We are the Te Mana o Kupe Trust – based in Porirua, Aotearoa New Zealand.
Our goal is to help promote and support digital discovery in teaching and learning for our young people, our rangatahi.
The Trust is named for the great explorer Kupe, who is credited as first to discover Aotearoa New Zealand and settle here with his people. It is said that Kupe’s wife Kuramārōtini, chose Aotearoa as the name for their new home – the land of the long white cloud.
Te Mana o Kupe was established as a charitable trust in March 2014, in response to a 2013 summit, where a group of local educators (also known as an ICT cluster) decided to collaborate on a series of actions to bridge the widening gap between new entrants in low-decile schools, and other new entrants.
A child starting school in a decile 1 Porirua school might typically speak more than one language. So they are great little communicators. On the other hand, their reading and writing skills in many instances, are less developed than new entrants at higher decile schools.
Research is showing us that when our rangatahi start school with little or no reading experience, access to digital technology can make a difference to their learning success. It can narrow the gap between new entrants starting school with awareness of each letter of the alphabet, for example, and those who don’t. But, only if it is accompanied by a well-supported home and school teaching and learning curriculum.
What we do
Te Mana o Kupe seeks to provide level access to portable digital devices like Chromebooks, to enhance children’s educational success, by making them affordable. Alongside this, we support teachers and whānau to work as partners in encouraging our children in their learning and to thrive at school.
Take a look at the Our schools page to see who is in our digital discovery cluster. In September (2015), we welcomed Brandon Intermediate to the programme. Brandon have an IT suite and a number of laptops in each class. While their students get fantastic digital learning experiences at school, many children have not typically had access to a computer at home. Research tells us that children can make real leaps in their progress through home learning (Underwood, 2009; Wright 2010 in tki.org.nz). With the option to own their own Chromebook, teaching and learning can move seamlessly from school to home, aiding our kids in developing their skills in self-management, capturing their interest and equipping them as digital discoverers. At home, our kids self-select what they’ll focus on. By getting them excited about their learning, we give our children the best opportunity to accelerate their success.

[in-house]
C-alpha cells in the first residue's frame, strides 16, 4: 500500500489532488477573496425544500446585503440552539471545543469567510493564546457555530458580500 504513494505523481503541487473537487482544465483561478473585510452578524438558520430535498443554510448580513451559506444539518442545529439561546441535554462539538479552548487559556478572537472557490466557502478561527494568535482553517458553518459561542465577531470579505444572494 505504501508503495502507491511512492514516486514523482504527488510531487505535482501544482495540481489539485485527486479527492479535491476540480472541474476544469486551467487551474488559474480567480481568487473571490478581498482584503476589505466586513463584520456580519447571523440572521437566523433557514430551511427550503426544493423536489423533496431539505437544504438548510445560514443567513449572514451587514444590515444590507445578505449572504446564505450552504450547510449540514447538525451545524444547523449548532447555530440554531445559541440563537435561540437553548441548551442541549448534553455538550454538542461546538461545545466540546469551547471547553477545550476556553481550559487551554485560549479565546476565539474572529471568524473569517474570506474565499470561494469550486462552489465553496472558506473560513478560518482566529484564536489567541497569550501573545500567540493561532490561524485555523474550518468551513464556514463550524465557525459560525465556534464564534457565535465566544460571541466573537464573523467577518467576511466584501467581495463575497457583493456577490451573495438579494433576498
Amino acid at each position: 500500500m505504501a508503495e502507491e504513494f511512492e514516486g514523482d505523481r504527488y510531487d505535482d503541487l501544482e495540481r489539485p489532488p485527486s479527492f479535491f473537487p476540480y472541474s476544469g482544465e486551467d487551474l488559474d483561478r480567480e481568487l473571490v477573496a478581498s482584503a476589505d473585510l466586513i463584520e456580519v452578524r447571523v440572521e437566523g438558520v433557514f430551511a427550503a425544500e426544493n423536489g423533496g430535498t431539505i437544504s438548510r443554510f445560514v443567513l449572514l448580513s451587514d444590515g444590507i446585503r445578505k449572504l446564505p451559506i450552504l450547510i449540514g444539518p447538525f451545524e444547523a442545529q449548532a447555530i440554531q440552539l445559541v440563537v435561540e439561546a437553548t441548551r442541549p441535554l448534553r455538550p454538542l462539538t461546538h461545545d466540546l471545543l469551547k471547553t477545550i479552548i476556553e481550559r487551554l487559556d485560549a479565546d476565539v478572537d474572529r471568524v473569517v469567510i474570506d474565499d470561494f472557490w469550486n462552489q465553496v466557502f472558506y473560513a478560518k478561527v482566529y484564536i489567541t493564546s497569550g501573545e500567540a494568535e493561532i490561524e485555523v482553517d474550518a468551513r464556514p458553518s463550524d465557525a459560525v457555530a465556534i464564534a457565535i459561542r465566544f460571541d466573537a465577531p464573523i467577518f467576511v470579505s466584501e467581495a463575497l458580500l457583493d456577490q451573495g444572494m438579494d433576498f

A core aim of our programme is to capture imaginations and interest in learning through the power on the online world and through the incredible range of teaching and learning tools it makes available. When we go digital both at home and at school, we can more easily involve parents and care givers in fostering the learning process. We can create a more even playing-field for learning.
Education can and should be inclusive. The aim of our programme is to help ensure that access to the best education is there for all, and that regardless of where you start – as a new entrant at primary school – or as a year 9 at secondary school – there should be no barrier to reaching your best potential.
Powerful learning occurs when teachers see learning through their students’ eyes, and when students see themselves as their own teachers. – John Hattie
If you’d like to know more, feel free to use the comments section on this website. If you’re interested in the facts and figures about the success of digital teaching and learning programmes like ours, please check out this presentation:
Ka kite anō,
General Manager, Te Mana o Kupe (13 Sept 2015)